The Baltimore City Council came out squarely against smut last night and approved banning adult video stores from virtually every neighborhood shopping district.
Under an ordinance that was rapidly and unanimously endorsed by the council, X-rated video stores would be restricted to heavy commercial districts or The Block, the legendary red-light district in downtown Baltimore.
The legislation targets stores that specialize in sexually explicit videos, not corner video parlors that offer mainly family films but also include a selection of adult videos.
First District Councilman John L. Cain, who introduced the proposal several months ago, pushed for a speedy approval in an attempt to prevent a video parlor that will sell X-rated movies for 99 cents from opening in Highlandtown.
Mr. Cain said he became concerned after neighboring merchants complained that an adult video store was about to move into a boarded-up shop in the 3900 block of Eastern Ave. The property is owned by the parents of 1st District Councilman Nicholas C. D'Adamo Jr.
A flushed Mr. D'Adamo stood up last night to confront his colleague over the video store. Mr. D'Adamo accused Mr. Cain of spreading rumors in Highlandtown that he owned the shop and was planning to sell pornographic movies.
"I want to ask my colleague . . . to have some respect for me," said Mr. D'Adamo, who went on to vote for the legislation.
His parents, Grace and Nicholas D'Adamo Sr., plan to rent the store to a company that is opening the Avenue News and Video, which will offer mainly mainstream movies for 99 cents, he said. About 35 percent of the videos would be sexually explicit, Mr. D'Adamo said.
Mr. Cain, who denied rumor-mongering, said residents of Highlandtown have shuddered at the prospect of a store specializing in sex, titillation and videotapes. He plans to ask Mayor Kurt L. Schmoke to sign the bill into law as early as today in an attempt to block the shop from opening.
But Mr. Cain acknowledged that the store would not be affected by the ordinance if it only offers a limited selection of adult videos, as described by Mr. D'Adamo.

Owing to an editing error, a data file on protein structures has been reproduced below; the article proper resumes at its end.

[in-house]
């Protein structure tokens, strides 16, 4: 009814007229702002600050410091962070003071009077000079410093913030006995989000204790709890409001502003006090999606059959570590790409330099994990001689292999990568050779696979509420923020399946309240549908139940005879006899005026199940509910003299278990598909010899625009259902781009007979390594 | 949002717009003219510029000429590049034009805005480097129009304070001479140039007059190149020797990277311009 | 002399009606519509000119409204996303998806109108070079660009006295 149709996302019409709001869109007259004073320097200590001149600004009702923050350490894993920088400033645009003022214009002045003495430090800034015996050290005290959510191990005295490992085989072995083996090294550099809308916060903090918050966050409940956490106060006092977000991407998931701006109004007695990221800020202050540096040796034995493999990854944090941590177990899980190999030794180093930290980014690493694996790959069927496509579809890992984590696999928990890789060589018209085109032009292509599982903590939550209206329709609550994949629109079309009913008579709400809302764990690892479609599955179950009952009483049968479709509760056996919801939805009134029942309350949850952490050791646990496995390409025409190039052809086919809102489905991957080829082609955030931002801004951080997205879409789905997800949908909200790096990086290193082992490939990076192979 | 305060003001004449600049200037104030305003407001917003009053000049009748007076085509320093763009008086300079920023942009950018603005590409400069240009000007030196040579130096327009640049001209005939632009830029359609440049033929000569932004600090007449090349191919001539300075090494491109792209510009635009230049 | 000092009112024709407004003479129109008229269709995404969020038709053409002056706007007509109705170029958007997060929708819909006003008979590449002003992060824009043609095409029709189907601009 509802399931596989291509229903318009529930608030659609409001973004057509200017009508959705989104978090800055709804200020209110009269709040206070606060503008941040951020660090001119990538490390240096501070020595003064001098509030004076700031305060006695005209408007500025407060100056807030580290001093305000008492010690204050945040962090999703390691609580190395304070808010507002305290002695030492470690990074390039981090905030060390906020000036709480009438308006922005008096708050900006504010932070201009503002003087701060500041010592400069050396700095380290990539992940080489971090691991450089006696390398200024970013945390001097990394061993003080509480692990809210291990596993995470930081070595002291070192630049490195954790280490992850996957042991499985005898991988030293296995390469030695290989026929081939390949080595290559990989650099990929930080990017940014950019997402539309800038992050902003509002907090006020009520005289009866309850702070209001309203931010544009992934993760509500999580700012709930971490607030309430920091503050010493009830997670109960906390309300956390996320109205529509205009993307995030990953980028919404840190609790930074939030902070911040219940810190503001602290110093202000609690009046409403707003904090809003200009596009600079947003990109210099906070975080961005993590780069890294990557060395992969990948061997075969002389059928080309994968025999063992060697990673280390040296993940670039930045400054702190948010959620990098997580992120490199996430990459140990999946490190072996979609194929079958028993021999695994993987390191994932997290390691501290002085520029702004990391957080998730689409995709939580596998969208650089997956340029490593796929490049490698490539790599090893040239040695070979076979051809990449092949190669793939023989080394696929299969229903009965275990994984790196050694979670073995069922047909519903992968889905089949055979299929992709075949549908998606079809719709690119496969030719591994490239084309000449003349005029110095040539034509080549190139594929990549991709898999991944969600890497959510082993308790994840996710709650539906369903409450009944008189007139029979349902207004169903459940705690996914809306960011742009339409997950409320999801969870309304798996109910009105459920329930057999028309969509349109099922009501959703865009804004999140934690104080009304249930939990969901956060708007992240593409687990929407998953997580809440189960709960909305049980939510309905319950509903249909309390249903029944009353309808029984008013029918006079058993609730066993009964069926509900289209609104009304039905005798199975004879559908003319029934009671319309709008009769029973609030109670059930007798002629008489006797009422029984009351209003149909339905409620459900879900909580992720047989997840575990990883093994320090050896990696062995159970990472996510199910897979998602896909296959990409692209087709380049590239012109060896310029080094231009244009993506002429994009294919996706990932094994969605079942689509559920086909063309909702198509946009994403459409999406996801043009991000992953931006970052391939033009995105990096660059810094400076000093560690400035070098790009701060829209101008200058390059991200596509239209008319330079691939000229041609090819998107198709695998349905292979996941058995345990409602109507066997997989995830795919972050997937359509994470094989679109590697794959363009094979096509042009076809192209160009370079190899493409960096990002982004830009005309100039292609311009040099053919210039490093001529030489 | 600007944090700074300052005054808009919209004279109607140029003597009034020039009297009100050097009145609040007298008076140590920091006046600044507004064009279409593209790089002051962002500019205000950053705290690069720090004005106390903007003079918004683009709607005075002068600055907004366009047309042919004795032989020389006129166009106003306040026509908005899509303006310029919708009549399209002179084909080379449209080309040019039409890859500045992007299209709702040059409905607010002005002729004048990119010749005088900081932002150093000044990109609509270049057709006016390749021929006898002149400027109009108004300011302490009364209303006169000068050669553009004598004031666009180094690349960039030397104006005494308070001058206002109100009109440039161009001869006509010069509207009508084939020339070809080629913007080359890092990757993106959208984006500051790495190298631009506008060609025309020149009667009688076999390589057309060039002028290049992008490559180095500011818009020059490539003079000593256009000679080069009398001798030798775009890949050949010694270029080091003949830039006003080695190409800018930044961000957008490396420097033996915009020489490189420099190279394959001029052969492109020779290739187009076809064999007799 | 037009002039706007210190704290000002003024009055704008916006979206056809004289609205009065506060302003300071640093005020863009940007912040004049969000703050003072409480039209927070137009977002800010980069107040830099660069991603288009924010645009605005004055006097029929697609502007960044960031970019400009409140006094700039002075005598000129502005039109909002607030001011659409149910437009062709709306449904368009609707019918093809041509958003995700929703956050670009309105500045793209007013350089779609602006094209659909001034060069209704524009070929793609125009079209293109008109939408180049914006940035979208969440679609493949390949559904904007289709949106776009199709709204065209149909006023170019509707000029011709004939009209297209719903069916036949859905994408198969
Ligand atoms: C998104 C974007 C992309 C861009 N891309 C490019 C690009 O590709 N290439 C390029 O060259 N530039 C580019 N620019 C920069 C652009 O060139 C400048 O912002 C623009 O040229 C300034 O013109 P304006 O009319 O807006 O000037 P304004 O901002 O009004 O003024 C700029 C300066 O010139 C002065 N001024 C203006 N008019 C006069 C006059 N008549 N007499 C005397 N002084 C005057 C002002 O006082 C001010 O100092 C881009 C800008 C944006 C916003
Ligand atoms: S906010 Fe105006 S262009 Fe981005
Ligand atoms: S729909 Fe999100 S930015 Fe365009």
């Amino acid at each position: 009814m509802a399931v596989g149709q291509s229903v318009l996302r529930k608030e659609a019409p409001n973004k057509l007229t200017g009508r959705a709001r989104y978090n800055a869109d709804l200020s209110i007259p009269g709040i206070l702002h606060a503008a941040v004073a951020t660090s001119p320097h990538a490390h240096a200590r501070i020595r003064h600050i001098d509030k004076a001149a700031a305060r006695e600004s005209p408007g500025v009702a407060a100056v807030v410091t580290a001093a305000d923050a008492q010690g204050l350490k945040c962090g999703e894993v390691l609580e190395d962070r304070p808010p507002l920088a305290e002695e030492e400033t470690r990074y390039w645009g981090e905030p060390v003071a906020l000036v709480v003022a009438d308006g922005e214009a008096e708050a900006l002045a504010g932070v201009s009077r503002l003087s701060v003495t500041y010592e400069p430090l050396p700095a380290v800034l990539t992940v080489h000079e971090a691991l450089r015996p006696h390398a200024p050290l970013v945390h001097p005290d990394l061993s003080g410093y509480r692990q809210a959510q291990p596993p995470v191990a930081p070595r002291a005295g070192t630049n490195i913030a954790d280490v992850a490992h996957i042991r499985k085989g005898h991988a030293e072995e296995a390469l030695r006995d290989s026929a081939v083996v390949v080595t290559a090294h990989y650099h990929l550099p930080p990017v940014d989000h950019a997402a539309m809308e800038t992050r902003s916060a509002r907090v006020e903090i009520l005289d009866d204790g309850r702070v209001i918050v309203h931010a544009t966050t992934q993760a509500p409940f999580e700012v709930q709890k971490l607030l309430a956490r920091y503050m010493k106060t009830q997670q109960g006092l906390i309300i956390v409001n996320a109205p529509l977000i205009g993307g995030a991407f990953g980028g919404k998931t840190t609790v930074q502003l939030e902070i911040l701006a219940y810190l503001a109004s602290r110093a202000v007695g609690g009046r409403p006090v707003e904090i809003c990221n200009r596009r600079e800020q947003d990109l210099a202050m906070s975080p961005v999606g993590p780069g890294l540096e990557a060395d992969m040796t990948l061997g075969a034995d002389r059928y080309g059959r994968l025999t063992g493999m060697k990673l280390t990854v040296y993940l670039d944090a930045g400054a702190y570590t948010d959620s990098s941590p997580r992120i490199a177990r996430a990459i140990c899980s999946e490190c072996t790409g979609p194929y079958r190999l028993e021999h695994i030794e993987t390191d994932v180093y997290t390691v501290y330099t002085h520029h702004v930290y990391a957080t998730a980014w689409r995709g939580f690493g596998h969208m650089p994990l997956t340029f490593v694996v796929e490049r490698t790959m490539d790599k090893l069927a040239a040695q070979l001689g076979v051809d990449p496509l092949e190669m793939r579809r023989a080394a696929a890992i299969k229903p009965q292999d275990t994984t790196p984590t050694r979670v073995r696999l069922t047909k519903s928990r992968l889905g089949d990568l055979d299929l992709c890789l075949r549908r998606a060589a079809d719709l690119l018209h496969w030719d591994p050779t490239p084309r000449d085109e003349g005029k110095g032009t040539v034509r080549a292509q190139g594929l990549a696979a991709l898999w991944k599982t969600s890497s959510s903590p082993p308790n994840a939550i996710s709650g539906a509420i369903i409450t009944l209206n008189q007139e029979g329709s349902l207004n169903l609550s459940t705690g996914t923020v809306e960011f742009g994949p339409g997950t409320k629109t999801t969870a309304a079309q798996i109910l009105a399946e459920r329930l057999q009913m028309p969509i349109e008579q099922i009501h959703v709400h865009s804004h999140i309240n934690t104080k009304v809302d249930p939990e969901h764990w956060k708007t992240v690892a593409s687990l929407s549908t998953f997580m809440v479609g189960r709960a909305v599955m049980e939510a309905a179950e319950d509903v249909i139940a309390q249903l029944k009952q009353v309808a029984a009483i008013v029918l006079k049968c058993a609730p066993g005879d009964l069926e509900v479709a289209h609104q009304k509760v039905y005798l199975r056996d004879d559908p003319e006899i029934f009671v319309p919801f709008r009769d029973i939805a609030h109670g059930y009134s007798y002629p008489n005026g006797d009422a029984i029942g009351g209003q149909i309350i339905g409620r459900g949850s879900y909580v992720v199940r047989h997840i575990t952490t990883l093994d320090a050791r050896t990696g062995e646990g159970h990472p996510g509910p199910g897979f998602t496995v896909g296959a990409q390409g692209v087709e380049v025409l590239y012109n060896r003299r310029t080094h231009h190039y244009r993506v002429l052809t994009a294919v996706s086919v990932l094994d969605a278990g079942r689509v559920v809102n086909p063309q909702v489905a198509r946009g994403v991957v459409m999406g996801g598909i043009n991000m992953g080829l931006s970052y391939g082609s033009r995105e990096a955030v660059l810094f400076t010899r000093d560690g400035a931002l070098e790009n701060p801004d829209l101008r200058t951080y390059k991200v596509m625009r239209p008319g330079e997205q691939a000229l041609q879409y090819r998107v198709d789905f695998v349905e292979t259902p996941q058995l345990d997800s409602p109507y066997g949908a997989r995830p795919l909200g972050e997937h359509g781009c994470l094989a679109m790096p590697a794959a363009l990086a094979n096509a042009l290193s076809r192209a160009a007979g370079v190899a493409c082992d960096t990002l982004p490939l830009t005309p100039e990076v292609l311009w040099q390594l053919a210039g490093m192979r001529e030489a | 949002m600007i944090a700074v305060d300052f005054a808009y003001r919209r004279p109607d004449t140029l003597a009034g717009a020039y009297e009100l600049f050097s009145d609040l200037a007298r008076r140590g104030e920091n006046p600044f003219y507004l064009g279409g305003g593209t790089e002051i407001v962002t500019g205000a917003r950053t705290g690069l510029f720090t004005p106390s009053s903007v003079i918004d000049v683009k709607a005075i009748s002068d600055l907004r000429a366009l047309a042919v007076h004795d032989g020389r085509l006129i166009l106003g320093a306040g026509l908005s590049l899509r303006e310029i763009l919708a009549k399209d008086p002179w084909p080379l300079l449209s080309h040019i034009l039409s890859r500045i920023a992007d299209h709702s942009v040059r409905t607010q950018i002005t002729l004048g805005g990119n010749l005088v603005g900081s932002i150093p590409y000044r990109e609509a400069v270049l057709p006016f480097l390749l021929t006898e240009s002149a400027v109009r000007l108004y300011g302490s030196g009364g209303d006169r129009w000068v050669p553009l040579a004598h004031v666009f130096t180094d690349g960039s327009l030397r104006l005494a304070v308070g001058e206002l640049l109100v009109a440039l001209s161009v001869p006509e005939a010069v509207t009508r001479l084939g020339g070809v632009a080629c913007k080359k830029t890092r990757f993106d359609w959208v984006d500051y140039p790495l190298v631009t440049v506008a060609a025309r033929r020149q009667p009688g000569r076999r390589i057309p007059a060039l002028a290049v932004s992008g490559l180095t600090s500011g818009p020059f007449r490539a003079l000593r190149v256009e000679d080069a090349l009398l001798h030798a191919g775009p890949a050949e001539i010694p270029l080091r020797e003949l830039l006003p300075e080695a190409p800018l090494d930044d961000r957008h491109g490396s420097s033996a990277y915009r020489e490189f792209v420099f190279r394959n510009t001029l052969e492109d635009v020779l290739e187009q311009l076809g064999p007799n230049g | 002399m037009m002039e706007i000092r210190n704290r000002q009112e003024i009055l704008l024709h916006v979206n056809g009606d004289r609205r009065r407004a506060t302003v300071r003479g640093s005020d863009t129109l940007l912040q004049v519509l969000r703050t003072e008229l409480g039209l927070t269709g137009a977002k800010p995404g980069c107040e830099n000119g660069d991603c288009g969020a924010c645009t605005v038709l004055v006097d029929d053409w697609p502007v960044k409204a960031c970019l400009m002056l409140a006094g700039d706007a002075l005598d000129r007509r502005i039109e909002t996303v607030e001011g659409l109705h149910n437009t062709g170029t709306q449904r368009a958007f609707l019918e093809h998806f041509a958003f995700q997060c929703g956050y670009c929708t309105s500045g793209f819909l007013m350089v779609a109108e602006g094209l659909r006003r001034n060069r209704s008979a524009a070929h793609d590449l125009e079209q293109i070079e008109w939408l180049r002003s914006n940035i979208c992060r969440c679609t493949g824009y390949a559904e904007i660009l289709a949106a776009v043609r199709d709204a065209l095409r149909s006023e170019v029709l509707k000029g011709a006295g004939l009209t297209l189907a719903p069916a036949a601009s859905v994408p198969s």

Attempts by cities across the nation to regulate and restrict adult video stores have been upheld in court, said Stuart Comstock-Gay, executive director of the American Civil Liberties Union in Baltimore. However, cities have not been permitted to ban all X-rated video parlors.
Maria G. Zannino, a mother of eight and grandmother who has lived in Highlandtown for 35 years, said she was "really shocked" to hear that a neighborhood store would soon be selling adult videos. "I'm saddened," she said. "Why are they moving it down here? Why, why, why?"
Mr. Cain introduced the proposal after receiving complaints from residents of Armistead Gardens, a working-class community off Pulaski Highway and Erdman Avenue, when a discount adult video store opened there in 1993.
Hundreds of residents signed petitions calling for the X-rated video parlor to close. But the Adult Video Outlet, a brightly lighted shop that stocks 3,000 sexually explicit videos, was permitted under existing ordinances even though the council had passed legislation to limit strip clubs and X-rated bookstores to The Block.
Four months ago, the council approved greater regulations for The Block. After six years of negotiations between city officials and the owners of businesses in the district, rules were adopted to ban barkers from outside establishments, regulate the flashing signs and require that establishments be licensed.